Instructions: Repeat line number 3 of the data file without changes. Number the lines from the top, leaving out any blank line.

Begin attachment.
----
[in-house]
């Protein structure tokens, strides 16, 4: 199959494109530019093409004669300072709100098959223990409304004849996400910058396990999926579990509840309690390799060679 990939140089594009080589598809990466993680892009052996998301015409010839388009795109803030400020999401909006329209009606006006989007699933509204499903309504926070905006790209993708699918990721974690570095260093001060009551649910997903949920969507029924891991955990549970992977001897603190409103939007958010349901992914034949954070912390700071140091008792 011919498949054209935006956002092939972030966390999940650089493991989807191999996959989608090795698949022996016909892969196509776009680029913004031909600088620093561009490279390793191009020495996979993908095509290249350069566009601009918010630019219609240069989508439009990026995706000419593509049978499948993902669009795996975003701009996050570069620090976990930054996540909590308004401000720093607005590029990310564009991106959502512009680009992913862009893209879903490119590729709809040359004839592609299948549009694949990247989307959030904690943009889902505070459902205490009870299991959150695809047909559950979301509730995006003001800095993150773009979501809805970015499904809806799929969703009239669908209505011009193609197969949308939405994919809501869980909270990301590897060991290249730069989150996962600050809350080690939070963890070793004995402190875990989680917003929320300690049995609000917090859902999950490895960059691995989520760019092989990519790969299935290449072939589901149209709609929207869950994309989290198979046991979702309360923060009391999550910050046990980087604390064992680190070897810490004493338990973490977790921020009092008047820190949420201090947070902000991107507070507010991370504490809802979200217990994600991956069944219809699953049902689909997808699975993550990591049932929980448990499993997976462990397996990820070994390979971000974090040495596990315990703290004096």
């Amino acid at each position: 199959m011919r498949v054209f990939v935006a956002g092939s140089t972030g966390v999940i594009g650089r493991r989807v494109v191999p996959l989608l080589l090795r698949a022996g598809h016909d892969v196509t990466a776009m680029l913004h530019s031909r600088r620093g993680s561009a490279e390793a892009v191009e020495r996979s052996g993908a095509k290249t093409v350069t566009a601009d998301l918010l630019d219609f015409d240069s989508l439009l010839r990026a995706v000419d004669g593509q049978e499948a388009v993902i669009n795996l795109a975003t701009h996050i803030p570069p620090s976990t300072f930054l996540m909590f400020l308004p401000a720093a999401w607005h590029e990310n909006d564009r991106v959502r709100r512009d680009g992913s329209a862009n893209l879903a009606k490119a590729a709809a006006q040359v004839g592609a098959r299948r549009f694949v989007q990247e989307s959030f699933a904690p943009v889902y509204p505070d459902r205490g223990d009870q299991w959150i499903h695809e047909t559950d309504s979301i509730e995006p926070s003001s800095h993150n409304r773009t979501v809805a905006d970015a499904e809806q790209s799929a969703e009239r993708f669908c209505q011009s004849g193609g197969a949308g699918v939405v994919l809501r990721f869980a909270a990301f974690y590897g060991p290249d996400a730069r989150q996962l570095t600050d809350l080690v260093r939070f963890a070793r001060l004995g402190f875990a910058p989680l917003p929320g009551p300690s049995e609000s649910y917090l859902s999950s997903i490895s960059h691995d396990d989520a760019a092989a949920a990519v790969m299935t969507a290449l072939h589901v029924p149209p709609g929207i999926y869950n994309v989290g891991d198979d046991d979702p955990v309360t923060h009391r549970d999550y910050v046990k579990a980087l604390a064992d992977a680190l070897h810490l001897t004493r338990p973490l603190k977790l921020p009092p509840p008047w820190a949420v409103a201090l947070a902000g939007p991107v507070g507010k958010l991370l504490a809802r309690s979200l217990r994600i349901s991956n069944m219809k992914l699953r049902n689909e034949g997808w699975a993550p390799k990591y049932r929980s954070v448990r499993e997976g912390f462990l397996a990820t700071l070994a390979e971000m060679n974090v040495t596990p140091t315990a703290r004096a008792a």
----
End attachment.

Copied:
């Amino acid at each position: 199959m011919r498949v054209f990939v935006a956002g092939s140089t972030g966390v999940i594009g650089r493991r989807v494109v191999p996959l989608l080589l090795r698949a022996g598809h016909d892969v196509t990466a776009m680029l913004h530019s031909r600088r620093g993680s561009a490279e390793a892009v191009e020495r996979s052996g993908a095509k290249t093409v350069t566009a601009d998301l918010l630019d219609f015409d240069s989508l439009l010839r990026a995706v000419d004669g593509q049978e499948a388009v993902i669009n795996l795109a975003t701009h996050i803030p570069p620090s976990t300072f930054l996540m909590f400020l308004p401000a720093a999401w607005h590029e990310n909006d564009r991106v959502r709100r512009d680009g992913s329209a862009n893209l879903a009606k490119a590729a709809a006006q040359v004839g592609a098959r299948r549009f694949v989007q990247e989307s959030f699933a904690p943009v889902y509204p505070d459902r205490g223990d009870q299991w959150i499903h695809e047909t559950d309504s979301i509730e995006p926070s003001s800095h993150n409304r773009t979501v809805a905006d970015a499904e809806q790209s799929a969703e009239r993708f669908c209505q011009s004849g193609g197969a949308g699918v939405v994919l809501r990721f869980a909270a990301f974690y590897g060991p290249d996400a730069r989150q996962l570095t600050d809350l080690v260093r939070f963890a070793r001060l004995g402190f875990a910058p989680l917003p929320g009551p300690s049995e609000s649910y917090l859902s999950s997903i490895s960059h691995d396990d989520a760019a092989a949920a990519v790969m299935t969507a290449l072939h589901v029924p149209p709609g929207i999926y869950n994309v989290g891991d198979d046991d979702p955990v309360t923060h009391r549970d999550y910050v046990k579990a980087l604390a064992d992977a680190l070897h810490l001897t004493r338990p973490l603190k977790l921020p009092p509840p008047w820190a949420v409103a201090l947070a902000g939007p991107v507070g507010k958010l991370l504490a809802r309690s979200l217990r994600i349901s991956n069944m219809k992914l699953r049902n689909e034949g997808w699975a993550p390799k990591y049932r929980s954070v448990r499993e997976g912390f462990l397996a990820t700071l070994a390979e971000m060679n974090v040495t596990p140091t315990a703290r004096a008792a």